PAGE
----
Indefinite. Restriction lift date: 10000-01-01
Development of an intervention to support medication management in patients with multimorbidity in primary care
University College Cork
The overarching aim of this thesis was to develop an intervention to support patient-centred prescribing in the context of multimorbidity in primary care. Methods A range of research methods were used to address different components of the Medical Research Council, UK (MRC) guidance on the development and evaluation of complex interventions in health care. The existing evidence on GPs’ perceptions of the management of multimorbidity was systematically reviewed. In qualitative interviews, chart-stimulated recall was used to explore the challenges experienced by GPs when prescribing for multimorbid patients. In a cross-sectional study, the psychosocial issues that complicate the management of multimorbidity were examined. To develop the complex intervention, the Behaviour Change Wheel (BCW) was used to integrate behavioural theory with the findings of these three studies. A feasibility study of the new intervention was then conducted with GPs. Results The systematic review revealed four domains of clinical practice where GPs experienced difficulties in multimorbidity. The qualitative interview study showed that GPs responded to these difficulties by ‘satisficing’. In multimorbid patients perceived as stable, GPs preferred to ‘maintain the status quo’ rather than actively change medications. In the cross-sectional study, the significant association between multimorbidity and negative psychosocial factors was shown. These findings informed the development of the ‘Multimorbidity Collaborative Medication Review and Decision-making’ (MY COMRADE) intervention. The intervention involves peer support: two GPs review the medications prescribed to a complex multimorbid patient together. In the feasibility study, GPs reported that the intervention was appropriate for the context of general practice; was widely applicable to their patients with multimorbidity; and recommendations for optimising medications arose from all collaborative reviews. Conclusion Applying theory to empirical data has led to an intervention that is implementable in clinical practice, and has the potential to positively change GPs’ behaviour in the management of medications for patients with multimorbidity.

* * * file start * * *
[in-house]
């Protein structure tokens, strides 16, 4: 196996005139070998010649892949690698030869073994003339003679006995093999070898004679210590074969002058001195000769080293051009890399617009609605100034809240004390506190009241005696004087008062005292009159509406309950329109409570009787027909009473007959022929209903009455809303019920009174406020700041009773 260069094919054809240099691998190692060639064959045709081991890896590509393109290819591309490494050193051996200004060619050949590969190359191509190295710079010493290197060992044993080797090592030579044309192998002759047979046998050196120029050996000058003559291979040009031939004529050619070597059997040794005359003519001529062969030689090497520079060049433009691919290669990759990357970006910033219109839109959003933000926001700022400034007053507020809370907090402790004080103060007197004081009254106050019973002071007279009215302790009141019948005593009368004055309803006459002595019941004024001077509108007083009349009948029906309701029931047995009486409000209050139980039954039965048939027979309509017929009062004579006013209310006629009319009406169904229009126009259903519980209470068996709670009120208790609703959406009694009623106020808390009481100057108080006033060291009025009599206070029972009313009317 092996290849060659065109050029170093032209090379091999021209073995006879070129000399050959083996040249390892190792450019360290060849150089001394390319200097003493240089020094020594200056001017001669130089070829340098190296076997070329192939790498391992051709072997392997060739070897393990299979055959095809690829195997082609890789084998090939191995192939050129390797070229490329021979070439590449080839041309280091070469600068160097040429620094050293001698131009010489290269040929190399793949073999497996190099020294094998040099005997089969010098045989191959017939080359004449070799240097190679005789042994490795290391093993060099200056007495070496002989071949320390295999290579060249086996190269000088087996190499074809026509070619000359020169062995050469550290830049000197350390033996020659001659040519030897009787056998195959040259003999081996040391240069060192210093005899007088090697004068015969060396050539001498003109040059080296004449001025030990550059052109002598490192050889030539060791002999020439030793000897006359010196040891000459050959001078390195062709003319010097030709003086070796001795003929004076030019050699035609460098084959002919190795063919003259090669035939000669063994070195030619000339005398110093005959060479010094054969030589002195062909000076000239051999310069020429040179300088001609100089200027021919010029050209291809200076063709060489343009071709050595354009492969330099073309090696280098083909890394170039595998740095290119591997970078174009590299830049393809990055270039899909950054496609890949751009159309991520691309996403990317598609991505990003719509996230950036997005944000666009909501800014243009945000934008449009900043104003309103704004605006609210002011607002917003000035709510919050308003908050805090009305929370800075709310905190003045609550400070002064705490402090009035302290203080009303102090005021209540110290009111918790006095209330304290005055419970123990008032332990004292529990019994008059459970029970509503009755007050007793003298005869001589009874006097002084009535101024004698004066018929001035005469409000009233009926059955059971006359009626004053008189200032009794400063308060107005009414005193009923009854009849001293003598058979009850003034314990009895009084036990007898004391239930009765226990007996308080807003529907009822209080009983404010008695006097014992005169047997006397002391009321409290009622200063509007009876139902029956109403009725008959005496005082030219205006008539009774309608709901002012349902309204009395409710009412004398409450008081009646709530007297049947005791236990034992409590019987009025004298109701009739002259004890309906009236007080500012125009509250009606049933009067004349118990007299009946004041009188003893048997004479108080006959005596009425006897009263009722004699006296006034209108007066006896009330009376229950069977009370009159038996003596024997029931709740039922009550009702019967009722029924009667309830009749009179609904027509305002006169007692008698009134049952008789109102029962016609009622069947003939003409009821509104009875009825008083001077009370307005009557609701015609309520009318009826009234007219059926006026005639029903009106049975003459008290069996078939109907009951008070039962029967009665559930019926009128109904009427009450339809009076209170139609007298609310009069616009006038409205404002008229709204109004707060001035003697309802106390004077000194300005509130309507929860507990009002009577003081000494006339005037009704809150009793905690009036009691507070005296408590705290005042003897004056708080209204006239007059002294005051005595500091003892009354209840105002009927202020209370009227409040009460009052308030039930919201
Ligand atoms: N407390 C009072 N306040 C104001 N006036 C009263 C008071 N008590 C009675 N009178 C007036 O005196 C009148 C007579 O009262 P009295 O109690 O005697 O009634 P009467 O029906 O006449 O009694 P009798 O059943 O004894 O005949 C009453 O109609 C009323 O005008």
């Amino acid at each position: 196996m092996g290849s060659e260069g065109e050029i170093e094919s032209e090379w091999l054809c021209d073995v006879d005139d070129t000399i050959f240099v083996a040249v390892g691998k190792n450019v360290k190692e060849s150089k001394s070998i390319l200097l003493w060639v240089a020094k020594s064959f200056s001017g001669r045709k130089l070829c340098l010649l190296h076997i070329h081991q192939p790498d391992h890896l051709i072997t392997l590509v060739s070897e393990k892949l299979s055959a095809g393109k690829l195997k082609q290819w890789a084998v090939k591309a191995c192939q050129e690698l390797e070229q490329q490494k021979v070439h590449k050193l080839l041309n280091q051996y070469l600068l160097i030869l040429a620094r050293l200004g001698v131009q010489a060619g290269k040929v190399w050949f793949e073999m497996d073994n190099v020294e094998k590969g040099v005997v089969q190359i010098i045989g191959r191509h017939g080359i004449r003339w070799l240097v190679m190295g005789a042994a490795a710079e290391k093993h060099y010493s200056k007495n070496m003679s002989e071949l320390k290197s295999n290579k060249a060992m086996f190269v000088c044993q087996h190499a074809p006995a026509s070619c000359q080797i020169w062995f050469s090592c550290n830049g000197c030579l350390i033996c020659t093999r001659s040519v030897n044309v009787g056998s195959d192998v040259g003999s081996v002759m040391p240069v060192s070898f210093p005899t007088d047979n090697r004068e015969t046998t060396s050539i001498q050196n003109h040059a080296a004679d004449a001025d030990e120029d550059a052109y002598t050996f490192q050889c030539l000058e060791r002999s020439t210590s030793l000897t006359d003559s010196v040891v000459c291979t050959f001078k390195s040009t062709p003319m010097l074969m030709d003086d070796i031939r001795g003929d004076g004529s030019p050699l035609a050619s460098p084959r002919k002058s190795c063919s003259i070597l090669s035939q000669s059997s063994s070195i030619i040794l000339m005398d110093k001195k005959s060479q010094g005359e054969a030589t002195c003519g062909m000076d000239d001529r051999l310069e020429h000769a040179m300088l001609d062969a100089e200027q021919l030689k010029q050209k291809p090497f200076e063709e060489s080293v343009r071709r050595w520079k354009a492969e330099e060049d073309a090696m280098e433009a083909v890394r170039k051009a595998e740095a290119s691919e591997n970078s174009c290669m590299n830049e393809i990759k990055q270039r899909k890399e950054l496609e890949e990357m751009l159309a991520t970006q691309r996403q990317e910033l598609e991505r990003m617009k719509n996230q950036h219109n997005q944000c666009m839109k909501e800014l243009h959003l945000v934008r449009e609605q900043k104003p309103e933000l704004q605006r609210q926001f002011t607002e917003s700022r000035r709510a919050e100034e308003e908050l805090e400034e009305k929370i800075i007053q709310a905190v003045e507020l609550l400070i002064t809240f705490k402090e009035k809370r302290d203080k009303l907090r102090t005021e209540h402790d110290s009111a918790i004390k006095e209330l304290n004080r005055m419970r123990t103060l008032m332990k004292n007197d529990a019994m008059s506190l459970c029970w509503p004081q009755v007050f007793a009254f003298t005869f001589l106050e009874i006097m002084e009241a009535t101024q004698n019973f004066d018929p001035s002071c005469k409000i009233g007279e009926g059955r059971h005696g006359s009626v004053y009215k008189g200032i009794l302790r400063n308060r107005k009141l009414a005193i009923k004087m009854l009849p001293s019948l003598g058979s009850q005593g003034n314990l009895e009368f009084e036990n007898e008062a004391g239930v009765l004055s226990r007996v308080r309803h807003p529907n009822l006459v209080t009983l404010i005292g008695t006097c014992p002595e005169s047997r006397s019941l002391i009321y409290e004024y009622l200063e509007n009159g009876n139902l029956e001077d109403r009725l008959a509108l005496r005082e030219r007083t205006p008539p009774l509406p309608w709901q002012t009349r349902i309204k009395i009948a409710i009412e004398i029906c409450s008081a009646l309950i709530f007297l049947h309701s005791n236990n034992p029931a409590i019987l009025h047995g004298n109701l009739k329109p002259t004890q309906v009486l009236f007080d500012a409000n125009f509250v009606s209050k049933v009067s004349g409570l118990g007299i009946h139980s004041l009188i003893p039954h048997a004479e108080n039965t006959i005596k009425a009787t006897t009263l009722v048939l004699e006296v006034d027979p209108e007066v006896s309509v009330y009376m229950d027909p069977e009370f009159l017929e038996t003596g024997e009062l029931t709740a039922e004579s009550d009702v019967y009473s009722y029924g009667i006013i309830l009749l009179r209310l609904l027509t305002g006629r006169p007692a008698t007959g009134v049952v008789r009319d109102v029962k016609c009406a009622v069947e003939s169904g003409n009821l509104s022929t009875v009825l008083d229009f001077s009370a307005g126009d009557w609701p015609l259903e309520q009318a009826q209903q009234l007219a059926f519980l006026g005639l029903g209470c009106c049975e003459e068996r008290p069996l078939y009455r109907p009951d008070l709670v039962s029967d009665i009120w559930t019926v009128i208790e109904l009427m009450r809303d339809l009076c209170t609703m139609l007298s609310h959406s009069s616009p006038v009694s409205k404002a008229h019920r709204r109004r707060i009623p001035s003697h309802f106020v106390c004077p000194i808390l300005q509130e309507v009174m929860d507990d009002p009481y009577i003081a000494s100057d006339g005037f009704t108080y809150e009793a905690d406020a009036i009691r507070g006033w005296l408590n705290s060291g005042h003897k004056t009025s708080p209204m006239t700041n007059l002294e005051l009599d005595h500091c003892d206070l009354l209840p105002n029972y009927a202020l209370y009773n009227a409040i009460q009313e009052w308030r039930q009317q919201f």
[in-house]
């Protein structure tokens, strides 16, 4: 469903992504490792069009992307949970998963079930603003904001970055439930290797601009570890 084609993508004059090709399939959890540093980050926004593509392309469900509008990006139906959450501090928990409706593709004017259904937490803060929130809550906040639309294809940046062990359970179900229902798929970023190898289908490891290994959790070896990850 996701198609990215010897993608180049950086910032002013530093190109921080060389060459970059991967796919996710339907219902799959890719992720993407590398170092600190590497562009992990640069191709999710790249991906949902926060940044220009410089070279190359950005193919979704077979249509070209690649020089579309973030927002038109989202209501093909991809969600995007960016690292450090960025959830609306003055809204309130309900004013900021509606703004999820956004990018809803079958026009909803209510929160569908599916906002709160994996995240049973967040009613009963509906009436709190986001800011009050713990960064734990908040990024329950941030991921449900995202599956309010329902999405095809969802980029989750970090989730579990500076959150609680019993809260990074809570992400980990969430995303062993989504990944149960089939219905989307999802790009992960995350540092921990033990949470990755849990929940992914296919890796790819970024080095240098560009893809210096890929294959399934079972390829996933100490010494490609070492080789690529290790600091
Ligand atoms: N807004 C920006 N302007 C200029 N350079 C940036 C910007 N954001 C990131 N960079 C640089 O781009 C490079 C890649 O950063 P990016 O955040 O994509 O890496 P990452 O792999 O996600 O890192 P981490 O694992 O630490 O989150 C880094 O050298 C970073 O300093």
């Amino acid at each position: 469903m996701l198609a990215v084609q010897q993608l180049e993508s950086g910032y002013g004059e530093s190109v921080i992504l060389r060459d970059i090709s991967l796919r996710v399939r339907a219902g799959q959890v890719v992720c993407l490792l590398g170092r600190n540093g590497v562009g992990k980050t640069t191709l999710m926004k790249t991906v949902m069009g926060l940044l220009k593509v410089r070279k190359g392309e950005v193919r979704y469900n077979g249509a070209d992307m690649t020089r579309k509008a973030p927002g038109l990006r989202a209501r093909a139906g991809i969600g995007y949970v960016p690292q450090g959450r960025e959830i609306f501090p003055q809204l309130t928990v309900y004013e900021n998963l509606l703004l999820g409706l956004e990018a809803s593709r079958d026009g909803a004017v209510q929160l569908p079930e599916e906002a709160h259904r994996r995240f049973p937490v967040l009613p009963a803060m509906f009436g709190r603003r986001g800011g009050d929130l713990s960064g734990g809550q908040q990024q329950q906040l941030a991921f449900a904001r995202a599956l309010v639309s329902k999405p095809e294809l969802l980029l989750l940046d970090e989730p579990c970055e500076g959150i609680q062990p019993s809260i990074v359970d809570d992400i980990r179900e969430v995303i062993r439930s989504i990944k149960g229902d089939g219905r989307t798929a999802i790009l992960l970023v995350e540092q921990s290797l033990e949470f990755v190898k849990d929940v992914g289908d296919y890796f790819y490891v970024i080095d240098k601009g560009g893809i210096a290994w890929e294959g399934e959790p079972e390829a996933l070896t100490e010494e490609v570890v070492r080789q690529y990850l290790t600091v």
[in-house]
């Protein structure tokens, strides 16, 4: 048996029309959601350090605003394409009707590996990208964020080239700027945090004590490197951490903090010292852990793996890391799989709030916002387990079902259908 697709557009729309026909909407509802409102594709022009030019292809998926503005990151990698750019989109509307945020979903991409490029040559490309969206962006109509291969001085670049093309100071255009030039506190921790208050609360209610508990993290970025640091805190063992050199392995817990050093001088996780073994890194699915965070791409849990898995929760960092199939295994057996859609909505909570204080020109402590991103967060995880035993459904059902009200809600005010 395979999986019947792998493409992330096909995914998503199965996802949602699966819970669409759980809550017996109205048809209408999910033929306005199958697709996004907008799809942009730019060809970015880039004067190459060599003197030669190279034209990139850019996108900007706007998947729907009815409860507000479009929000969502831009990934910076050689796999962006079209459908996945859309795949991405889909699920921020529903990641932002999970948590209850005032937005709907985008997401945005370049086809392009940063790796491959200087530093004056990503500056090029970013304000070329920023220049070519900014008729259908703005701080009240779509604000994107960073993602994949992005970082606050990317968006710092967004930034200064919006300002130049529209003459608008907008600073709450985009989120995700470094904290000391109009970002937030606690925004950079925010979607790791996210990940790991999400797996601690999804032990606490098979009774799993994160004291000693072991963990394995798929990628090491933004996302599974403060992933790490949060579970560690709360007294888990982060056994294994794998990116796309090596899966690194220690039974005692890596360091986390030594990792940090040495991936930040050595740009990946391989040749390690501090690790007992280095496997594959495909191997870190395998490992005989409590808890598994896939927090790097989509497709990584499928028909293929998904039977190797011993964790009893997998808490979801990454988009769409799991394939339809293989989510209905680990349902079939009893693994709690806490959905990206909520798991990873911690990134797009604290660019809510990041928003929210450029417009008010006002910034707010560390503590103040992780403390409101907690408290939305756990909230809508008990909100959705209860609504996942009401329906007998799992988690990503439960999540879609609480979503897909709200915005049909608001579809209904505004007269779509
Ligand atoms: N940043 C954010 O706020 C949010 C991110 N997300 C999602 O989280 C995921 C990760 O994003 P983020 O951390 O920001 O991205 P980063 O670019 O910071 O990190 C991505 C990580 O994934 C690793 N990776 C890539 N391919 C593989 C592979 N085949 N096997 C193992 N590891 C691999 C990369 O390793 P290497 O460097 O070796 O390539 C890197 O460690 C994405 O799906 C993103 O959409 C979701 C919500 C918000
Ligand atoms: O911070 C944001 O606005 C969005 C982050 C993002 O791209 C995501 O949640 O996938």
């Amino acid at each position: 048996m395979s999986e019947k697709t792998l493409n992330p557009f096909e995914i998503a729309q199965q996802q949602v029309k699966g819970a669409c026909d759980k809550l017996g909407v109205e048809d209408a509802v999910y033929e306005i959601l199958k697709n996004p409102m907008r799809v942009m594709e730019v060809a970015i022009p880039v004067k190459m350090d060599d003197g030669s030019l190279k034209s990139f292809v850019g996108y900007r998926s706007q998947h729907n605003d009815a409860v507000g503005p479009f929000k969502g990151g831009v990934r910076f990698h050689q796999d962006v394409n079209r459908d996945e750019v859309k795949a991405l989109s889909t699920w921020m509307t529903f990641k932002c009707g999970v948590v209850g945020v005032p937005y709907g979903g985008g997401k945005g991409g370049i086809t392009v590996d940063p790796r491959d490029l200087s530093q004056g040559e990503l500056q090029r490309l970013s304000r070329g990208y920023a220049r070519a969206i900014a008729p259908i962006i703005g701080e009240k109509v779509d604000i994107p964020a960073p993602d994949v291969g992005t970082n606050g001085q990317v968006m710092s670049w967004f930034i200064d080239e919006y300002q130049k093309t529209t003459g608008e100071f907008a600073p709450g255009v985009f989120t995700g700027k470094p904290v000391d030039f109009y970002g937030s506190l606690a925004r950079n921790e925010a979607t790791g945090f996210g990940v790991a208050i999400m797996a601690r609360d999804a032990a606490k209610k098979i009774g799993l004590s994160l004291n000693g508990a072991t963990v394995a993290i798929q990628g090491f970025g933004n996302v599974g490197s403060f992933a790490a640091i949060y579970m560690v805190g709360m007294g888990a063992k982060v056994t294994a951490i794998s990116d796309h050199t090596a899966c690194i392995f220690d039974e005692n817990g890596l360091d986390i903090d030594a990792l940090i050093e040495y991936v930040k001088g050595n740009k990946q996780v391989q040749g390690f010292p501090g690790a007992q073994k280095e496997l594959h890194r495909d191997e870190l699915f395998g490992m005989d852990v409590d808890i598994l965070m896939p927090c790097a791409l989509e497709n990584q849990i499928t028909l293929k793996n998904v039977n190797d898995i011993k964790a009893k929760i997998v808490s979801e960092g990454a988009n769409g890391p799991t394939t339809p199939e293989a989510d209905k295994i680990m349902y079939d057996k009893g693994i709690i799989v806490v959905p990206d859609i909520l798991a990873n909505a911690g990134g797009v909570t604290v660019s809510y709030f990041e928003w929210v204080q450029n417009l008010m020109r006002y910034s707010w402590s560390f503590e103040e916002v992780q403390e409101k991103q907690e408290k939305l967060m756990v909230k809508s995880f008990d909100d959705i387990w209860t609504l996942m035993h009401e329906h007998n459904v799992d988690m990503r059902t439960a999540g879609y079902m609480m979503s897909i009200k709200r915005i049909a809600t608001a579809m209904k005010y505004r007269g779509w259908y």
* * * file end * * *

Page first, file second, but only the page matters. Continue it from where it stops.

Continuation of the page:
Multimorbidity , General practice , Qualitative research , Medication management , Intervention development
Sinnott, C. 2016. Development of an intervention to support medication management in patients with multimorbidity in primary care. PhD Thesis, University College Cork.